When I first heard of an Alvin and the Chipmunks movie, I laughed and thought it would never happen. Then the once hilarious indie actor Jason Lee was hired to play opposite of CGI trio, I shook my head in disgust. Posters of the ‘munks being hip only made me realize I need anger management. And when they finally hit theaters this past weekend, their 2nd place finish with $45+ million was the last straw.
I had to see this crap.
Today I was bored and feeling down. Nothing lifts my spirits like trashing a sappy movie, so I went for the soft, striped target. Unfortunately, I was let down. Just like chipmunk fans will be (if there were any to begin with).
The movie is not good. But it’s not as painfully awful as I thought it would be. Children might smile and sing along with the little guys, while parents will wish they were doing anything else. (Me, I want a hula hoop.) But in the end you’ll admit it wasn’t even in the top ten worst of the year before instantly forgetting it.
The once annoying cartoon franchise from the 60s gets an animation upgrade, but not much else. The chipmunks are still a menace to their bland human owner, Dave (Jason Lee). The songs are still torturous, including new tracks re-recorded (now with helium!) from modern pop culture. “Don’t Ya” from Alvin showering in the dishwasher? Incorrigible! And the gags are just as lame, ranging from fart jokes and shit-eating humor (not making that up) to sight gags and slapstick fall-downs.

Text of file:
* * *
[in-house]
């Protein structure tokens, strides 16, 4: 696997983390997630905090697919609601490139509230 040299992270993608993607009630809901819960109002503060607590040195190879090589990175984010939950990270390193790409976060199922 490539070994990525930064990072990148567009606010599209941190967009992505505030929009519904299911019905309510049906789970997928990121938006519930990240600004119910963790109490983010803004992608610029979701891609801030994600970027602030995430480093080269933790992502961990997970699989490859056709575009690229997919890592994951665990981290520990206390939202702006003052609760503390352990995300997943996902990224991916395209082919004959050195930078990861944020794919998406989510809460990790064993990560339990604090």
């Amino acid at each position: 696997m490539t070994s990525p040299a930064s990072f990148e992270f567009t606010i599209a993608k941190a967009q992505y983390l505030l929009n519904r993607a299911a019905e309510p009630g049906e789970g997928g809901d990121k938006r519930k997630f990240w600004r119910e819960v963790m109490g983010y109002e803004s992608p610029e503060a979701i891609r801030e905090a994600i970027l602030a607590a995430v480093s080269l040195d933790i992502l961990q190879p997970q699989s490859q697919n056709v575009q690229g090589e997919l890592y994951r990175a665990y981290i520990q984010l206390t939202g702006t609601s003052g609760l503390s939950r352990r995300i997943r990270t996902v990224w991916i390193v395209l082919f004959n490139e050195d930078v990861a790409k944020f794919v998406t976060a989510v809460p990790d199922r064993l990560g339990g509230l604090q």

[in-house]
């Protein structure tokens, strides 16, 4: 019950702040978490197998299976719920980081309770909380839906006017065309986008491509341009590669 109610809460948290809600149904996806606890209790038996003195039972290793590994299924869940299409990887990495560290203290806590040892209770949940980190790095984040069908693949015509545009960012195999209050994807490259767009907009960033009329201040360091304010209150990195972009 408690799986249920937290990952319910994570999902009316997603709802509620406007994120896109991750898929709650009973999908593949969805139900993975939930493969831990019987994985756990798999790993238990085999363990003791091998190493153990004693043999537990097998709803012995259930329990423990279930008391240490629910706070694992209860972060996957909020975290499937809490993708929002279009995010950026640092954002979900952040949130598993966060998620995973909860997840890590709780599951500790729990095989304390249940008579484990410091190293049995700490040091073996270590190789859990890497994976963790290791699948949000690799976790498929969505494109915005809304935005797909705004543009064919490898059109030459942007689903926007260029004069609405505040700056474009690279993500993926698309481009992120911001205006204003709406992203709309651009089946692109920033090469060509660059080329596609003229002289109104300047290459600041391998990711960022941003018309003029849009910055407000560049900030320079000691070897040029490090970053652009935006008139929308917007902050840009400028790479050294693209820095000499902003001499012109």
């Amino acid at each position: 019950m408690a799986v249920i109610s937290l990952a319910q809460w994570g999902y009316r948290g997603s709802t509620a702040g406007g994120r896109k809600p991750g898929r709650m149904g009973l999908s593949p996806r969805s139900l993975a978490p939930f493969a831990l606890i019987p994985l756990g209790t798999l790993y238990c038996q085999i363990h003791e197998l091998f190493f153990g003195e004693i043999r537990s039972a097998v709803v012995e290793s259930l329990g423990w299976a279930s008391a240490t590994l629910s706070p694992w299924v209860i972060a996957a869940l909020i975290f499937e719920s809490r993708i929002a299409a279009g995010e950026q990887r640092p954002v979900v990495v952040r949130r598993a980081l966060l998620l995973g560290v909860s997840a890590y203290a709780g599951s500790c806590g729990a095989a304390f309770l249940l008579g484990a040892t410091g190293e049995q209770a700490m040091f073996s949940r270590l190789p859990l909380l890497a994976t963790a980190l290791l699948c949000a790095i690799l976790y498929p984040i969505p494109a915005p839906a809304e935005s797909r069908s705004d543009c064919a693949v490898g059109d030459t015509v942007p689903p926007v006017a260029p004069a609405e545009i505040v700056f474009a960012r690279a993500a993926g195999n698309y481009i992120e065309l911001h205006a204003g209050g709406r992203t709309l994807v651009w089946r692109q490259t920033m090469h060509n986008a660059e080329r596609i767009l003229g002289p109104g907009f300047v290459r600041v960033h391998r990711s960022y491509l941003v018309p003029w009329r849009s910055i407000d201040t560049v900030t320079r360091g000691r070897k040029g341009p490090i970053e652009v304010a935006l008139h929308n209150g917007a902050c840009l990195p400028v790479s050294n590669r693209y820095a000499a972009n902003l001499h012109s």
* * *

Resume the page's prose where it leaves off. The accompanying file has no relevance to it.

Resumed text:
Lee, known for being the comic relief in Kevin Smith movies and on “My Name is Earl,” is given a role where he isn’t funny. Ever. He has the same delivery of confused exasperation every time, including shouting the famous “Alviiiiiiiiin” several times in case we forgot how uncomfortable this is to watch. I would have rather seen an hour and a half of Kevin Smith slapping Jason Lee in the face and repeating, “Get a hold of yourself” than Lee bopping his head to a chipmunk rendition of “Funkytown.”
Alvin, Simon, and Theodore themselves are adorable little CGI creatures. Theo especially will make you want to say, “Awww.” For some reason they’re voiced by young pseudo-celebrity actors, like the Mac guy Justin Long. But you can’t tell the difference once the computer has morphed them into the familiar ear-piercing whines.
Circumstance seems to bring the trio together with Dave, a struggling songwriter, and fate rockets them both into success in the music industry. Also Dave’s relationship is suddenly, miraculously fixed by the three rodents. Predictable, boring, and corny. Another bad trio.
The only comedic parts of the sap-fest come from David Cross as a record label executive and condescending villain.